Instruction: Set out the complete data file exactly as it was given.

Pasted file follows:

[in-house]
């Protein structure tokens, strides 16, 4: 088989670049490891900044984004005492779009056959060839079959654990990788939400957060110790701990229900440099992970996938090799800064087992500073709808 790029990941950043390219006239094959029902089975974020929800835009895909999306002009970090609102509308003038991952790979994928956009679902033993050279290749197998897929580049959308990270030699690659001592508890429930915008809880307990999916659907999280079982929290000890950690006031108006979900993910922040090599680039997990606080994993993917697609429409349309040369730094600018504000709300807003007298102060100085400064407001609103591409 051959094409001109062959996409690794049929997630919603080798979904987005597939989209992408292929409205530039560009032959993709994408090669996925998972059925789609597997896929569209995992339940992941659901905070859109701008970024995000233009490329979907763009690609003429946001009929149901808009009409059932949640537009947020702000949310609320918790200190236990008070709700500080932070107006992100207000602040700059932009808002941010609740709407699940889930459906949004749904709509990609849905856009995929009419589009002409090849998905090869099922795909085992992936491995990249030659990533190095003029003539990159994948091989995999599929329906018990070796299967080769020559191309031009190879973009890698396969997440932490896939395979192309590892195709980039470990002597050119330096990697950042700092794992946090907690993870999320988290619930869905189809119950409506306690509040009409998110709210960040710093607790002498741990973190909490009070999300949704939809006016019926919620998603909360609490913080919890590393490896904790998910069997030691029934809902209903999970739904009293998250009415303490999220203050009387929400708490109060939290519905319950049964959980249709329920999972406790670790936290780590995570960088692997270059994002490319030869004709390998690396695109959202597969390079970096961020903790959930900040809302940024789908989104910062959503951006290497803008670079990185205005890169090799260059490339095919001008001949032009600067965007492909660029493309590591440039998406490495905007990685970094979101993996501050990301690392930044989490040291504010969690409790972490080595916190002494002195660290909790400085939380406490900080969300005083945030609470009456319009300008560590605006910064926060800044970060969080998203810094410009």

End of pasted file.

[in-house]
């Protein structure tokens, strides 16, 4: 088989670049490891900044984004005492779009056959060839079959654990990788939400957060110790701990229900440099992970996938090799800064087992500073709808 790029990941950043390219006239094959029902089975974020929800835009895909999306002009970090609102509308003038991952790979994928956009679902033993050279290749197998897929580049959308990270030699690659001592508890429930915008809880307990999916659907999280079982929290000890950690006031108006979900993910922040090599680039997990606080994993993917697609429409349309040369730094600018504000709300807003007298102060100085400064407001609103591409 051959094409001109062959996409690794049929997630919603080798979904987005597939989209992408292929409205530039560009032959993709994408090669996925998972059925789609597997896929569209995992339940992941659901905070859109701008970024995000233009490329979907763009690609003429946001009929149901808009009409059932949640537009947020702000949310609320918790200190236990008070709700500080932070107006992100207000602040700059932009808002941010609740709407699940889930459906949004749904709509990609849905856009995929009419589009002409090849998905090869099922795909085992992936491995990249030659990533190095003029003539990159994948091989995999599929329906018990070796299967080769020559191309031009190879973009890698396969997440932490896939395979192309590892195709980039470990002597050119330096990697950042700092794992946090907690993870999320988290619930869905189809119950409506306690509040009409998110709210960040710093607790002498741990973190909490009070999300949704939809006016019926919620998603909360609490913080919890590393490896904790998910069997030691029934809902209903999970739904009293998250009415303490999220203050009387929400708490109060939290519905319950049964959980249709329920999972406790670790936290780590995570960088692997270059994002490319030869004709390998690396695109959202597969390079970096961020903790959930900040809302940024789908989104910062959503951006290497803008670079990185205005890169090799260059490339095919001008001949032009600067965007492909660029493309590591440039998406490495905007990685970094979101993996501050990301690392930044989490040291504010969690409790972490080595916190002494002195660290909790400085939380406490900080969300005083945030609470009456319009300008560590605006910064926060800044970060969080998203810094410009």